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An indicator of animal intelligence is thought to be the ability to judge ...

An indicator of animal intelligence is thought to be the ability to judge
relationships between members of the same species. This talent,
previously seen only in primates, seems to be evident in a bird.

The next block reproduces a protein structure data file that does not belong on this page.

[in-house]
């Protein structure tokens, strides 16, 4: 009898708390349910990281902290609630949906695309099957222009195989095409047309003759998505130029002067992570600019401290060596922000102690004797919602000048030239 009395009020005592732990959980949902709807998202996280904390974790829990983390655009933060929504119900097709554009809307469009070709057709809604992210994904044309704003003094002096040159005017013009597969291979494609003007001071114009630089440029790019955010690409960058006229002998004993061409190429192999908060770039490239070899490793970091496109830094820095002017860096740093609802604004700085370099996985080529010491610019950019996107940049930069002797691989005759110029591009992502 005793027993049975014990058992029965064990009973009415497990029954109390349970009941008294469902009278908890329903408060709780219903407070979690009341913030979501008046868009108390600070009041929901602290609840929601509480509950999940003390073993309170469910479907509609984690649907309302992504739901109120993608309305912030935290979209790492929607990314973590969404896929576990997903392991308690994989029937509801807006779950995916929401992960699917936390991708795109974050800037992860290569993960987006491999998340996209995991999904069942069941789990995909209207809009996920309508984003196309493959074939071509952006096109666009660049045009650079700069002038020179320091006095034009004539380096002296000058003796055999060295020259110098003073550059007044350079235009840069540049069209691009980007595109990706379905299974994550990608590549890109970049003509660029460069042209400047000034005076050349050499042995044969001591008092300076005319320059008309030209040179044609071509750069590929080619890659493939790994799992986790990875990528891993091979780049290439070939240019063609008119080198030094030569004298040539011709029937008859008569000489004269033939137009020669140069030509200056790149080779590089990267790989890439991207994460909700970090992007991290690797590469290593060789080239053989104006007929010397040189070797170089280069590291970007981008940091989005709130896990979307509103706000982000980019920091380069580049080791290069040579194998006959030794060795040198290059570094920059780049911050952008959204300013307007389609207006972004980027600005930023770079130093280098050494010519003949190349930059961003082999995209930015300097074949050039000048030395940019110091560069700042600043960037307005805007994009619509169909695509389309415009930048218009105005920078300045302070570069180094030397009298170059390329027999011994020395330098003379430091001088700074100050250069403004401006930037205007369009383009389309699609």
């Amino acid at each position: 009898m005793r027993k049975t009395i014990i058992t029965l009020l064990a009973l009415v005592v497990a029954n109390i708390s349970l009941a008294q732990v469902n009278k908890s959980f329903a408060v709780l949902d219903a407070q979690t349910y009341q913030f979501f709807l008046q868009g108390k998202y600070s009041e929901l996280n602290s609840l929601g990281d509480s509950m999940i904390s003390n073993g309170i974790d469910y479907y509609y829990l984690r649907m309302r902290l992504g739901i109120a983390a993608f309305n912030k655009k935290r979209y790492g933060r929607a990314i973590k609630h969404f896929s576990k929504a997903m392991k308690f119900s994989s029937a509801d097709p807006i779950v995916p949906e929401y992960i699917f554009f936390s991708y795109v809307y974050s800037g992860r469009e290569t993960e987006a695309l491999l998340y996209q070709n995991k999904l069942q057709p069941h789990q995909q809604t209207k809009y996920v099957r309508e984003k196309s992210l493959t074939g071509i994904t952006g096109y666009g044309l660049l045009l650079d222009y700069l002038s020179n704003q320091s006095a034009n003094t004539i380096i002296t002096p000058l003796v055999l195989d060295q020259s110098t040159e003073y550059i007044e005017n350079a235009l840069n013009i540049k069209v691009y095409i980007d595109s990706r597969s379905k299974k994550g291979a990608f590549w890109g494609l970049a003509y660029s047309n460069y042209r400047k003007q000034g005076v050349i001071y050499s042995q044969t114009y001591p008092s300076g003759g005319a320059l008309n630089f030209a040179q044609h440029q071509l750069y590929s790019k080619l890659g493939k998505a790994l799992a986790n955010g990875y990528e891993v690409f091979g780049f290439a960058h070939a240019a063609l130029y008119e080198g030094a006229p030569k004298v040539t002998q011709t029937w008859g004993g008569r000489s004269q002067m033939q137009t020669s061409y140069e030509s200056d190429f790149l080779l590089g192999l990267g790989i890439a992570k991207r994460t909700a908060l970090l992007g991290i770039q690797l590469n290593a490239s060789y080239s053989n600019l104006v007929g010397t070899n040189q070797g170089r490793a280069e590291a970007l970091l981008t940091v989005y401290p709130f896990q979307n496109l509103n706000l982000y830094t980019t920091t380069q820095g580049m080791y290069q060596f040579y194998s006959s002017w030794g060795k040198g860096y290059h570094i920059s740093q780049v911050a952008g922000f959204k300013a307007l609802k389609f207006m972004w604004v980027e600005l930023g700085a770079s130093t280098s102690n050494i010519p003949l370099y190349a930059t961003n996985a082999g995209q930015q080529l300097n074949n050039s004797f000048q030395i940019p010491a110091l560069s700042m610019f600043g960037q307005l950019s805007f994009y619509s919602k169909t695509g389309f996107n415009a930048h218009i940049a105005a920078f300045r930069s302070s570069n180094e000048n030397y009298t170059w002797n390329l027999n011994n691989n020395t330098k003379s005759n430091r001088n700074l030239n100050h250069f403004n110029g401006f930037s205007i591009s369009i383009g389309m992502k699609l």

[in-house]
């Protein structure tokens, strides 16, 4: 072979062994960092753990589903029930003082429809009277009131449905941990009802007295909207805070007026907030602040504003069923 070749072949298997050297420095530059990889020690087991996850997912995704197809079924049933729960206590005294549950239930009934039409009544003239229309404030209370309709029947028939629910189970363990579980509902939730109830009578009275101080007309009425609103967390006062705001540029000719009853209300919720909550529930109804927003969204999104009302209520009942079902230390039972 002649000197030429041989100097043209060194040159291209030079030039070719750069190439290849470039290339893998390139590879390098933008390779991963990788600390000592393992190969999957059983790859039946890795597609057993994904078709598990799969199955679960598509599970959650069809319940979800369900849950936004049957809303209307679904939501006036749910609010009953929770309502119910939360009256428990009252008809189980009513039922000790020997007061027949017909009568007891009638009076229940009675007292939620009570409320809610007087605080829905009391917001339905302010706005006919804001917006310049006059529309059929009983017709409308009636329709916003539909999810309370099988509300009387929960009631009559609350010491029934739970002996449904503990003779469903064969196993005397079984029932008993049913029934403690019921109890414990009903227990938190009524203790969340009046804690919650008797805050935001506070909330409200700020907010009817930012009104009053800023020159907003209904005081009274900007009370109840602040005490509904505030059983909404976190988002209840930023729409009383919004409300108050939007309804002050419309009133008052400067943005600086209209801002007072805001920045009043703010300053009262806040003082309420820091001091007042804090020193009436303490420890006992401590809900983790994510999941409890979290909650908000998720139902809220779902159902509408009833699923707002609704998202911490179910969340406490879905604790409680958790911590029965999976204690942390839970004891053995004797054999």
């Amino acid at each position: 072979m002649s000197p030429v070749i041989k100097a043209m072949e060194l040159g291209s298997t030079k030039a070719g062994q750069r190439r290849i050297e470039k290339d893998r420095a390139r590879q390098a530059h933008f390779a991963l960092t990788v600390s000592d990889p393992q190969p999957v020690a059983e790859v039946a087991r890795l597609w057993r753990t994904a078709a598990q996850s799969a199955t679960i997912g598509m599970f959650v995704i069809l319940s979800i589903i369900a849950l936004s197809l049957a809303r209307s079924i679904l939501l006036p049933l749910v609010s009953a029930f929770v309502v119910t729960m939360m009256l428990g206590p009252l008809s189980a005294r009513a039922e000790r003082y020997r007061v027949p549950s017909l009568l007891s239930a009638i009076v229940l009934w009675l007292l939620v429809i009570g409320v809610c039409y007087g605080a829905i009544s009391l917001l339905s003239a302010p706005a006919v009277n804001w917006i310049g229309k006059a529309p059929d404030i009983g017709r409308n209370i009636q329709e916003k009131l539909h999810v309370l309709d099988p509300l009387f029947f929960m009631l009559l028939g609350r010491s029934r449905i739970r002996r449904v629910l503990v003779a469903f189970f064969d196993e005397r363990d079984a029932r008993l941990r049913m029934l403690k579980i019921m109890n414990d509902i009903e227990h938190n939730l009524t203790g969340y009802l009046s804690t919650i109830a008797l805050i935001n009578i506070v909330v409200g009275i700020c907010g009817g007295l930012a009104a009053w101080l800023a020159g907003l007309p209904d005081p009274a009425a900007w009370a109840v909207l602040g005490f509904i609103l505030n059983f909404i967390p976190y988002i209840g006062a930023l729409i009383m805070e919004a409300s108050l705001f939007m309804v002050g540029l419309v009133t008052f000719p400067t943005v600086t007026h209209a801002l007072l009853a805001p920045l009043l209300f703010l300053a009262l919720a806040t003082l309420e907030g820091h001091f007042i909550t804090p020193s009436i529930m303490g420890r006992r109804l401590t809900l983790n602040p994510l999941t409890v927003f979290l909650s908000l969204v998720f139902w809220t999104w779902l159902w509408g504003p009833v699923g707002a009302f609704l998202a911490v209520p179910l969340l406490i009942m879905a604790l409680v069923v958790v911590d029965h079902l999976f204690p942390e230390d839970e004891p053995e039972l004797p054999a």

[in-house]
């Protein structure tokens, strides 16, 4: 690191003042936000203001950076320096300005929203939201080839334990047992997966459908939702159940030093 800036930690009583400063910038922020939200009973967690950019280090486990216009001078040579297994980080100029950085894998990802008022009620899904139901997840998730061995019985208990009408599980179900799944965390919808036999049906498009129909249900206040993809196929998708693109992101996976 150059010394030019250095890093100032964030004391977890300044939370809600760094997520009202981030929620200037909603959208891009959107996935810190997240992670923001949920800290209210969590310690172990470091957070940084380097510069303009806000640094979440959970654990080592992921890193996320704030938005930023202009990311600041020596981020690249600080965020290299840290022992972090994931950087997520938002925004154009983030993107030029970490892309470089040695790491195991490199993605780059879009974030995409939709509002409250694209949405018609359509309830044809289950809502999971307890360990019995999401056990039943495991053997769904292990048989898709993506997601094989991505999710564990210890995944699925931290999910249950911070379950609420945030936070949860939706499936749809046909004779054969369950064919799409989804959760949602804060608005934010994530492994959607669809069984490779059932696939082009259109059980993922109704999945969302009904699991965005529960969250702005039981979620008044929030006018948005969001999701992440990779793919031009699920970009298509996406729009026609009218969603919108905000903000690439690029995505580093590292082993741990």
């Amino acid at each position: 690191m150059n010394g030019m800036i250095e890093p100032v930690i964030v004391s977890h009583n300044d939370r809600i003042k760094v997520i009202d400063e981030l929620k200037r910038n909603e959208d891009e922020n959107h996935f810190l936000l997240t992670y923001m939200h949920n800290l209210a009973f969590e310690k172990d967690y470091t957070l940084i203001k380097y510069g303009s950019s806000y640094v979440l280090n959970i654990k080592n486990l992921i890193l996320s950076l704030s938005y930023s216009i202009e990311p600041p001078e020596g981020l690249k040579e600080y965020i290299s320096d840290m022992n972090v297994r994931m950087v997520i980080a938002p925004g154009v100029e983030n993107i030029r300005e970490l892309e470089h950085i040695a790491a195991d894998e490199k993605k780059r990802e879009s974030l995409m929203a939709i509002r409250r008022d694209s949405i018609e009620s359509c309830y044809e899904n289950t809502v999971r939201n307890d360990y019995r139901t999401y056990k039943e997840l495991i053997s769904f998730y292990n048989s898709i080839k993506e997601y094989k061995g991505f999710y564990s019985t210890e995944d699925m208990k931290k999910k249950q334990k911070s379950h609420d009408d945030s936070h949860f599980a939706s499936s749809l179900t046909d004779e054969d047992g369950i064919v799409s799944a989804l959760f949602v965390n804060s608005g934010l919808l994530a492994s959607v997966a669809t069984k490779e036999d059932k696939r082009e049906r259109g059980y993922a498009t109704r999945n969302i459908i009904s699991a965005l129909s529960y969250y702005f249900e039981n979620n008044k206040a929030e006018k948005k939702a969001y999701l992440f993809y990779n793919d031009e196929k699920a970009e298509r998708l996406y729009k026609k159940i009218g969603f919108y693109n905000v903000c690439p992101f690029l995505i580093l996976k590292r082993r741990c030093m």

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  • 1. news and viewsthis phase, both static and dynamic, must be 4. Praefcke, K. et al. Mol. Cryst. Liq. Cryst. 198, 393–405 (1991). activation during singing in zebra finchesexplored, creating a new area of research in 5. Malthête, J., Nguyen, H. T. & Levelut, A. M. J. Chem. Soc. Chem. found that the areas of the brain responsible Commun. 1548–1549 (1986); Corrigendum 40 (1987).the field of liquid-crystal science and 6. Chandrasekhar, S., Ratna, B. R., Sadashiva, B. K. & Raja, N. V. for song production and for perception aretechnology. ■ Mol. Cryst. Liq. Cryst. 165, 123–130 (1988). differentially activated according to theGeoffrey R. Luckhurst is in the School of Chemistry, 7. Praefcke, K. et al. Liq. Cryst. 7, 589–594 (1990). social context in which the bird is placed.University of Southampton, Highfield, 8. Galerne, Y. Mol. Cryst. Liq. Cryst. 323, 211–229 (1998). Both in vivo electrophysiological recordings 9. Luckhurst, G. R. Thin Solid Films 393, 40–52 (2001).Southampton SO17 1BJ, UK. 10. Yu, L. J. & Saupe, A. Phys. Rev. Lett. 45, 1000–1003 (1980). and assessment of early gene activity indi-e-mail: gl@soton.ac.uk 11. Severing, K. & Saalwächter, K. Phys. Rev. Lett. 92, 125501 cated that different brain areas are activated1. Madsen, L. A., Dingemans, T. J., Nakata, M. & Samulski, E. T. (2004). depending on whether the males are singing Phys. Rev. Lett. 92, 145505 (2004). 12. Teixeira, P. I. C., Masters, A. J. & Mulder, B. M. Mol. Cryst. Liq. Cryst. 323, 167–189 (1998). alone or with a female.As all previous studies2. Acharya, B. R., Primak, A. & Kumar, S. Phys. Rev. Lett. 92, 145506 (2004). 13. Dingemans, T. J. & Samulski, E. T. Liq. Cryst. 27, 131–136 of mate recognition by male zebra finches3. Freiser, M. J. Phys. Rev. Lett. 24, 1041–1043 (1970). (2000). were conducted when the bird was alone, could it be that differences in social context modify recognition behaviour in an analo-Animal behaviour gous way to the modification of brain- activation patterns?A social call To address this question directly, Vignal et al.3 played back either the mate’s call or aChristopher B. Sturdy familiar female’s call to male zebra finches in three different ‘social’ conditions: with twoAn indicator of animal intelligence is thought to be the ability to judge unmated males, with a mated pair or with anrelationships between members of the same species. This talent, unmated pair. The results were striking.previously seen only in primates, seems to be evident in a bird. When male zebra finches were with either unmated males or an unmated pair, theyZ ebra finches are small, colonial showed no greater response to their mate’s E. JANES/NHPA songbirds native to Aus- call than to the call of a familiar female. That tralia, and they have is, males called back at about equal rates inbeen favourite subjects of response to both their mate’s calls and thosebiologists for years1. Most of the familiar female. But when malesstudies have focused on the were exposed to calls in the presence of abirds’ vocal-communication mated pair, the differences were marked:behaviour, and many in- males called back almost twice as often insights have emerged from response to their mate’s calls as to thesuch research. For exam- familiar female’s calls.ple, female zebra finches These results are intriguing on severalcan recognize their mate, levels, and will undoubtedly provide fodderwith whom they form for future research. First, Vignal et al. showlasting pair bonds, by that even a seemingly simple call can containhis ‘distance call’, one enough information to be identified indivi-of the most frequent dually. Equally interesting is how this comesvocalizations of these In mixed company: Vignal et al.3 find that male zebra finches about in female zebra finches, which untilfinches2. But the early (with orange cheek patches and chestnut flanks) respond to their now had been thought to be unable to learnstudies found no reci- mate’s call in a manner that depends on the social context. vocalizations like males of the species. Fur-procal recognition — ther, how do social context and the male’smale zebra finches did not recognize their species, an ability thought to be a mark of recognition ability interact? Do males recog-mate through female distance calls. The rea- intelligence. nize their mates in all social situations butson for this was unclear, although it was To determine whether the females’ dis- express this ability only in certain ones? Orspeculated that, as the females’ calls have a tance calls had the potential for individual does the social situation itself activate thesimpler acoustic structure than those of the recognition, Vignal et al.3 analysed the brain areas required for recognition, facili-males, the calls contained fewer individually acoustic structure of calls from seven female tating the recognition process?recognizable features. zebra finches. Several features were mea- Perhaps the most important implication One overlooked factor was the context in sured to characterize each female’s call. By of this study is that we primates are notwhich these recognition tests were conduct- quantifying the variability of each acoustic alone in our ability to judge social context. Ited. The birds, normally members of large feature in each bird and comparing these seems that birds are far more aware of suchflocks in the wild or large groups in captivity, with the variability found for the group, niceties than we have previously given themhad been tested while alone. On page 448 of Vignal et al. concluded that certain features credit for. ■this issue, Vignal et al.3 suggest not only that were sufficiently individualized to allow Christopher B. Sturdy is in the Departmentfemale zebra finch distance calls are indivi- recognition. Further, when these features of Psychology, Centre for Neuroscience, Universitydualized, but that social isolation in the were analysed in more detail, the authors of Alberta, Edmonton AB T6G 2E9, Canada.previous tests was the primary cause of the found that they could identify individual e-mail: csturdy@ualberta.camale’s apparent recognition failure. They go females with 100% accuracy. Clearly, males 1. Zann, R. The Zebra Finch: A Synthesis of Field and Laboratory Studies (Oxford Univ. Press, 1996).a step further, showing that, remarkably, should be able to identify their mate’s calls. 2. Miller, D. B. Anim. Behav. 27, 376–380 (1979).the males respond to their mate’s calls Why, then, was this not seen before? And 3. Vignal, C., Mathevon, N. & Mottin, S. Nature 430, 448–451according to the social situation. This latter what might facilitate this recognition (2004).finding suggests for the first time that a non- process in male zebra finches? The answer 4. Hessler, N. A. & Doupe, A. J. Nature Neurosci. 2, 209–211 (1999).primate may be able to assess the social rela- seems to lie in the birds’brains. 5. Jarvis, E. D., Scharff, C. & Grossman, M. R. Neuron 21, 775–788tionships between other animals of its own Two neurobiological studies4,5 of brain (1998).414 NATURE | VOL 430 | 22 JULY 2004 | www.nature.com/nature ©2004 Nature Publishing Group